It is against this judgment and decree the present Second Appeal has been preferred by the plaintiff.
2. Mr. T.R. Ramachandran, learned Counsel for the appellant put forward the following contentions:
1. The respondent having consistently denied the title of the appellant and his predecessor-in-interest in the written statement, it was not open to him, once that case failed, to take up the position that he was a cultivating tenant of the appellant and therefore entitled to the protection of the Madras Cultivating Tenants' Protection Act.
2. The respondent herein did not put forward any case of being a cultivating tenant and therefore being entitled to the benefits of the Act and consequently the civil Court not having any jurisdiction to order ejectment of the respondent.
3. The finding of the learned Subordinate Judge that the respondent is a cultivating tenant within the scope of the Madras Cultivating Tenants' Protection Act, 1955, is not supported by any evidence.
4. The learned Subordinate Judge has merely recorded that there is a prima fade case that the defendant-appellant is entitled to the benefits of the Madras Cultivating Tenants' Protection Act and in that view transferred the matter to the Revenue Divisional Officer, Coimbatore. But he is not entitled to do so, in the absence of a definite and clear finding that the respondent is a cultivating tenant and is entitled to the benefits of the Act.
3. I shall deal with these points seriatim. As I have pointed out already, throughout, the respondent in the written statement, repeatedly contended that the appellant had no title to the property and therefore the appellant was not entitled to seek eviction of the respondent. In my view, the protection against eviction which a tenant has, under the provisions of the Madras Cultivating Tenants' Protection Act, is only against the landlord and not any other' person. Therefore if a defendant in a suit for ejectment pleads that the plaintiff in the suit is not his landlord, there is no scope for the defendant contending that he is entitled to any protection under the provisions of the Act. The Very basis of the protection conferred by the Act is the existence and the acknowledgment of the relationship of landlord and tenant between the parties and once the defendant 'in a suit for ejectment pleads, that the plaintiff is not the owner of the land and somebody else is the owner of the land and he is a tenant of that somebody else, it is not open to him at any subsequent stage of the proceedings to turn round and say that he would admit the title of the plaintiff but would plead for the protection under the Madras Cultivating Tenants' Protection Act. This view of mine finds support in an unreported decision of this Court in Sabura Ammal and Ors. v. Chinnappa Vanniar and Ors. C.R.P. Nos. 1093 to 1095 of 1957. Therefore, I hold that the respondent, having taken up a definite and categorical stand, that the appellant did not have title to the property, cannot subsequently, when that case, was found against him, turn round and say that he would admit the title of the plaintiff but would plead for protection under the Madras Cultivating Tenants' Protection Act.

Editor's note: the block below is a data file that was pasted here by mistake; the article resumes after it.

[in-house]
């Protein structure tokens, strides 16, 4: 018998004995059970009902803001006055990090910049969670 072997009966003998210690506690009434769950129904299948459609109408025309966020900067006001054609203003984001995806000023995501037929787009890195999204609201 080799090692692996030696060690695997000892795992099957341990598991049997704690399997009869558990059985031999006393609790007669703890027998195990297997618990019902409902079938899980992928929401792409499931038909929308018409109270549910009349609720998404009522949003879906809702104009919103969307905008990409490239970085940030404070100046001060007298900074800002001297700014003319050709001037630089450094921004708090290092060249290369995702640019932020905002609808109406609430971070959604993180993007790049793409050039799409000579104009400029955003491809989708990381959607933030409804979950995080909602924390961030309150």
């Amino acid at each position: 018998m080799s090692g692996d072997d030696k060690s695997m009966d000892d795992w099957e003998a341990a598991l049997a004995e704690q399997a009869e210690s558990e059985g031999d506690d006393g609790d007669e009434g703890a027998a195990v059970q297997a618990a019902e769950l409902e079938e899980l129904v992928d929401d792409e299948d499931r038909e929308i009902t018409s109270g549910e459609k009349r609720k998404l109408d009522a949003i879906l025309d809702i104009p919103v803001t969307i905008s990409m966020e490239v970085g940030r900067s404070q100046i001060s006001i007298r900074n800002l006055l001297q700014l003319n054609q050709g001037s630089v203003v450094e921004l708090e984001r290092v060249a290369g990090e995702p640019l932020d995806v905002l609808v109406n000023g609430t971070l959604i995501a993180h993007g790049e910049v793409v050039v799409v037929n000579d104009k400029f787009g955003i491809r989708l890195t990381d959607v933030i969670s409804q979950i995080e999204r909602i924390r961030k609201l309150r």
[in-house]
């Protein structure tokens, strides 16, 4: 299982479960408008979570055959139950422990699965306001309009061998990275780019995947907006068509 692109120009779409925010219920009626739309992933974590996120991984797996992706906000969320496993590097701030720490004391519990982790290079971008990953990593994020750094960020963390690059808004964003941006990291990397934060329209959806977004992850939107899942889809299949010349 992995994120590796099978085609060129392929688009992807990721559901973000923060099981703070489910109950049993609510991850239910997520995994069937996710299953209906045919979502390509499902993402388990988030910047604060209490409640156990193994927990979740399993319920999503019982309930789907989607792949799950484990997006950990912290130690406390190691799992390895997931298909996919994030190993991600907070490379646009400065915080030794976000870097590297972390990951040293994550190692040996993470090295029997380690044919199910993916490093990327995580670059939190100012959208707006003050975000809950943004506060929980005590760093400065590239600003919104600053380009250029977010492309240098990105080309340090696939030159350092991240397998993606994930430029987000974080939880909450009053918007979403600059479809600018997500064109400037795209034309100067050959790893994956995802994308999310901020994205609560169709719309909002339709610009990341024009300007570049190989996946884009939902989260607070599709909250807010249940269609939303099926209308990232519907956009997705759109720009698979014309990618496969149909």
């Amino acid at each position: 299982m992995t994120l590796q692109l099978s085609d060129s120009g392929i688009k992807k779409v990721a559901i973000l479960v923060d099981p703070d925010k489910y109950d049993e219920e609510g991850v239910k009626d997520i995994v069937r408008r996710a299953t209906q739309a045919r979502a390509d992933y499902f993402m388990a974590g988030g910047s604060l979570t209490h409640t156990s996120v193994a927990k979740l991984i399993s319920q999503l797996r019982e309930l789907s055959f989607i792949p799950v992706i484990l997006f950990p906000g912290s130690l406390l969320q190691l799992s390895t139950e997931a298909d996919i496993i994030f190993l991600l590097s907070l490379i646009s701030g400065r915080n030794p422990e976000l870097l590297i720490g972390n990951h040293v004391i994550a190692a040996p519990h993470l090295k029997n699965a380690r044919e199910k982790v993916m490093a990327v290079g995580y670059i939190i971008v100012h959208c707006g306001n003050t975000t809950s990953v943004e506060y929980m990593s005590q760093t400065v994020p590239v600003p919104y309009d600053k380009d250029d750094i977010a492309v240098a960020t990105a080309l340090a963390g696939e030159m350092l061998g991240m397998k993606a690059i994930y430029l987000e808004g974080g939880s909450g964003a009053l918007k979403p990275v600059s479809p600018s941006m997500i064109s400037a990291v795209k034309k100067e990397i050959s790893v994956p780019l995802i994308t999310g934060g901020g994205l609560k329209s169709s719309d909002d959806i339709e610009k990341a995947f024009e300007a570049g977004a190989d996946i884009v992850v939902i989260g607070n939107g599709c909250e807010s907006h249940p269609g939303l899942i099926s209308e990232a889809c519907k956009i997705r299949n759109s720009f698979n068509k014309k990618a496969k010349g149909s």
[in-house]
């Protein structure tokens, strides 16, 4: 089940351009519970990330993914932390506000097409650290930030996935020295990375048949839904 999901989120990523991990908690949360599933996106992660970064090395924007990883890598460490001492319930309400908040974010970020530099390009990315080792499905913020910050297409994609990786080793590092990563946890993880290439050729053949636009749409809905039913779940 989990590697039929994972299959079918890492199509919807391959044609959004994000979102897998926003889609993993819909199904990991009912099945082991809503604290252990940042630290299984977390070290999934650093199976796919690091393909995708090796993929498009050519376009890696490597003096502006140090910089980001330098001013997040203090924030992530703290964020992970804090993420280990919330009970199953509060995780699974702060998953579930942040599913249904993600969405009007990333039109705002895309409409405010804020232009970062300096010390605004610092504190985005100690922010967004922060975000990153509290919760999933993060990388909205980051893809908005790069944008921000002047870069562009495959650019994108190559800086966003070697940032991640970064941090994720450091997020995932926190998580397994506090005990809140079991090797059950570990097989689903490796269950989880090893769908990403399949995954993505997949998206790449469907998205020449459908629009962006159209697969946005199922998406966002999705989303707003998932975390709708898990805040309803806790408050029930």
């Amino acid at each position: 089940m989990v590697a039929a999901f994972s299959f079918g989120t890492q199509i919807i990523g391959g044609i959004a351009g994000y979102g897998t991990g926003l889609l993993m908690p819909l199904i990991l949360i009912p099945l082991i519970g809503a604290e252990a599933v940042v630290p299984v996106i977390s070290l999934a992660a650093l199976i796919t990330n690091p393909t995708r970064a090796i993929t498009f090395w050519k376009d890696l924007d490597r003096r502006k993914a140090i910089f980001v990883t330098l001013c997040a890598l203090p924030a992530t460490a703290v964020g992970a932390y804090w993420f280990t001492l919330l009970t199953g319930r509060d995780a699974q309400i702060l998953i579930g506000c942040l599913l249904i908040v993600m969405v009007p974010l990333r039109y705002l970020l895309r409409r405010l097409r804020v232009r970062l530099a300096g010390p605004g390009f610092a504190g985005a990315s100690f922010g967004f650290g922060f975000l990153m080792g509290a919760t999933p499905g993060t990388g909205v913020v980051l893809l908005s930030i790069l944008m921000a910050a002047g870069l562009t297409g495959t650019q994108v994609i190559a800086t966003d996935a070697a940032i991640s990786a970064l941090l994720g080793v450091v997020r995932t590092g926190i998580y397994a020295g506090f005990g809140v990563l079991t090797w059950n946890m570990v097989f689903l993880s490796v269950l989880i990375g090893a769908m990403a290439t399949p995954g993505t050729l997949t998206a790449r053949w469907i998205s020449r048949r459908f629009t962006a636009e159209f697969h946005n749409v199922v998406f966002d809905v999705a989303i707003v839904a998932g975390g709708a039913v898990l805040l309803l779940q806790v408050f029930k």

4. With regard to the second point, I have already deferred to paragraph 17 of the written statement where alone a reference to the Madras Cultivating Tenants Protection Act finds a place. Even there, from the extract I have given, it will be seen that the reference to the Act has been made only for the purpose of contending that the respondent, having paid the rents to Kulliammal as demanded by her, was not liable to pay any mesne profits. In view of this limited scope of reference to the Madras Cultivating Tenants Protection Act, there was also no specific case put forward by the respondent that he was entitled to the protection under the Act and consequently the civil Court had no jurisdiction to pass a decree of ejectment against him. Therefore, I find the second point also urged by the learned Counsel for the appellant in favour of the appellant.